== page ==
In his foreword, Tarar has talked about these stories being a result of intuition than anything else and each of them descended on him with “every single detail of character and expression in graphic, moving images … I just had to copy it on the paper”. Even if one takes that as an excuse, the larger argument relating to the primacy of craft over art would — should — have still held good.
This, however, takes nothing away from the content and conception of story ideas in the collection. Tarar has chosen some interesting — very interesting — narrators for his stories. For instance, the story on the Kot Radha Kishan episode, related to the harrowing tragedy in which a couple was thrown into a raging fire for alleged blasphemy, has been told in parts by the shoes of a toddler. The Peshawar school tragedy is expressed in the form of an elegy in monologue prose which brings tears to one’s eyes. Then there is a lengthy story that has been communicated through a tiger skin lying on the floor of a living room in some cosmopolitan centre. This surely is an amazing piece of imagery and reflects highly on the creative soul that Tarar has always been. Not much different is the story in which a man and his hands and feet are fighting against each other in a divine court.
However, the most imaginative of all is the one that brings the curtain down on the collection. Titled, ‘Dhundh ke Peechay Shehr tha (A City Beyond the Fog)’, it relates to an urbanite who is fed up with what the nation has done with the country and decides to kick the bucket by jumping down some cliff in the Northern Areas. Just before the fatal jump, he looks back one last time on everything he has left behind, and just when he does that, there appears in front of his eyes the foggy silhouette of the famed stupa of Moenjodaro.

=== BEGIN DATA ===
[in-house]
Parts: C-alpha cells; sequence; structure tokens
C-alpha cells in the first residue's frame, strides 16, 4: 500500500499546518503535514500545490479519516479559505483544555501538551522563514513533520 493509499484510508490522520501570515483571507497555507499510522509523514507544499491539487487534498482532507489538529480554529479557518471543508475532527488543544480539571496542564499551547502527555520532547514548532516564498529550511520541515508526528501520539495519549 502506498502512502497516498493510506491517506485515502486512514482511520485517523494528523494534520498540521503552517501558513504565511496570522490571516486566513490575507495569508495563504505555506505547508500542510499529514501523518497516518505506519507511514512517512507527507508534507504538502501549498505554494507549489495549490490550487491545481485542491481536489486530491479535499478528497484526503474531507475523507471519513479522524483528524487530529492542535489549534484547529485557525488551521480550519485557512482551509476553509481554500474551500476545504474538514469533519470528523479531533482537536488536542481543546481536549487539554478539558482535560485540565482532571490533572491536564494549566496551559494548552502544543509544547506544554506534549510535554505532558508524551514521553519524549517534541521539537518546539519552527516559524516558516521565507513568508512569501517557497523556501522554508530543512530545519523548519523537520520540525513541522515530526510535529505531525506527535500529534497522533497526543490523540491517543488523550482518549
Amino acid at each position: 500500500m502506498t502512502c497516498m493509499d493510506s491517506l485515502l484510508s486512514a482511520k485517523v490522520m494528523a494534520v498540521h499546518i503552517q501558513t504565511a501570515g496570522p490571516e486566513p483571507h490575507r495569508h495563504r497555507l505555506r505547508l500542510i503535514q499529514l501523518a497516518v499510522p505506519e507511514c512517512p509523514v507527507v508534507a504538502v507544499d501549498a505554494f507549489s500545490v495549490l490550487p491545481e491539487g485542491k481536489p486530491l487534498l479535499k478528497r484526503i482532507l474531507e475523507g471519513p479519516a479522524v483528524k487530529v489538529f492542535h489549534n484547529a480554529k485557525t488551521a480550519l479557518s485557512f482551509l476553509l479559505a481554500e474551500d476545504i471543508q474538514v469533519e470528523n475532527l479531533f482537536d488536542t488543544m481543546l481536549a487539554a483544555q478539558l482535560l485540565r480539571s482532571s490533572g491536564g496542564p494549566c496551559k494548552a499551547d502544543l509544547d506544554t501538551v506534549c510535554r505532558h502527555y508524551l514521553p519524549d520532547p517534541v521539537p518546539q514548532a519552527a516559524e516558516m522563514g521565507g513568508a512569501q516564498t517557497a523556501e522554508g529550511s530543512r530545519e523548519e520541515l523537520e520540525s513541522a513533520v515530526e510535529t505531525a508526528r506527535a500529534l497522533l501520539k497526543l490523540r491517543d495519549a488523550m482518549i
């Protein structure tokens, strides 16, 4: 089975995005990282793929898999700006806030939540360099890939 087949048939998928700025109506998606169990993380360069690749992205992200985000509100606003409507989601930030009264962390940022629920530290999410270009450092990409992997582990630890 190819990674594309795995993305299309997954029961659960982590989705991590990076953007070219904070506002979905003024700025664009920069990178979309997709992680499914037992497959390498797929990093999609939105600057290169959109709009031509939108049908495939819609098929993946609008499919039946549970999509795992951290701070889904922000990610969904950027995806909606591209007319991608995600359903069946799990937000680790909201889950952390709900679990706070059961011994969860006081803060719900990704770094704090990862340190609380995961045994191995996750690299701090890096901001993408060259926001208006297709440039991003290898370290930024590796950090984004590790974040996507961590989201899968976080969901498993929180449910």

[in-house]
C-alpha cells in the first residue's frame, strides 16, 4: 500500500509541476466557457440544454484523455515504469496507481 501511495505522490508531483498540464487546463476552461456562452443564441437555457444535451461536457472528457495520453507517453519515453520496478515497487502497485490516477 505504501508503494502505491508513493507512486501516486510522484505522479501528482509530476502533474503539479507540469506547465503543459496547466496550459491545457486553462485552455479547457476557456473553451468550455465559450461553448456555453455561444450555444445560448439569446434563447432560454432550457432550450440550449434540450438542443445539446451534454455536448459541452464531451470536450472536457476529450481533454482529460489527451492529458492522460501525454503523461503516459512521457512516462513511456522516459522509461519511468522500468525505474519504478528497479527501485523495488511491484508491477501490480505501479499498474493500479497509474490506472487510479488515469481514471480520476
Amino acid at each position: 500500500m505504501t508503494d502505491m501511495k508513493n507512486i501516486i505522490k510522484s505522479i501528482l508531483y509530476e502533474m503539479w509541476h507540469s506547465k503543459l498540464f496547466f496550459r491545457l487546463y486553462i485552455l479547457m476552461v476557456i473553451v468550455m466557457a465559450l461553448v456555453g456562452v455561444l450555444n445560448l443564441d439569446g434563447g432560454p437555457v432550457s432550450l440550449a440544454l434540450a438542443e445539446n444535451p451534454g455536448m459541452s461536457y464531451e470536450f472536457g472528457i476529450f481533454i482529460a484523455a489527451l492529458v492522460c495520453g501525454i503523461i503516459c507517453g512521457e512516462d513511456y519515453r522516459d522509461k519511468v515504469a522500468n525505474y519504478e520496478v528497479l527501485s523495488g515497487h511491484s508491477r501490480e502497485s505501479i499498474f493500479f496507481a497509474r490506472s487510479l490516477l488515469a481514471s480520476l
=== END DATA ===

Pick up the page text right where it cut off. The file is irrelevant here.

In a symbolic narrative riddled with the man’s intense infatuation with the Dancing Girl and the explanations for what it was all about by the Priest King, Tarar has created an absolute out-and-out fantasy whose end indicates that all is not lost yet and the civilisational roots of the land dating back thousands of years are strong enough to withstand the onslaught of the uncivilised behaviour of man today.
Being the last story in the collection, it is more in the mould of the last brush stroke on what happens to be a mural conceived and executed with miniatures.
By Mustansar Hussain Tarar
Sang-e-Meel Publications, Lahore
Humair Ishtiaq, “Pandra Kahaniyan by Mustansar Hussain Tarar,” in Dawn, July 18, 2015. Accessed on July 18, 2015, at: http://www.dawn.com/news/1194871/review-pandra-kahaniyan-by-mustansar-hussain-tarar
The item above written by Humair Ishtiaq and published in Dawn on July 18, 2015, is catalogued here in full by Faiz-e-Zabaan for non-profit educational purpose only. Faiz-e-Zabaan neither claims the ownership nor the authorship of this item. The link to the original source accessed on July 18, 2015, is available here. Faiz-e-Zabaan is not responsible for the content of the external websites.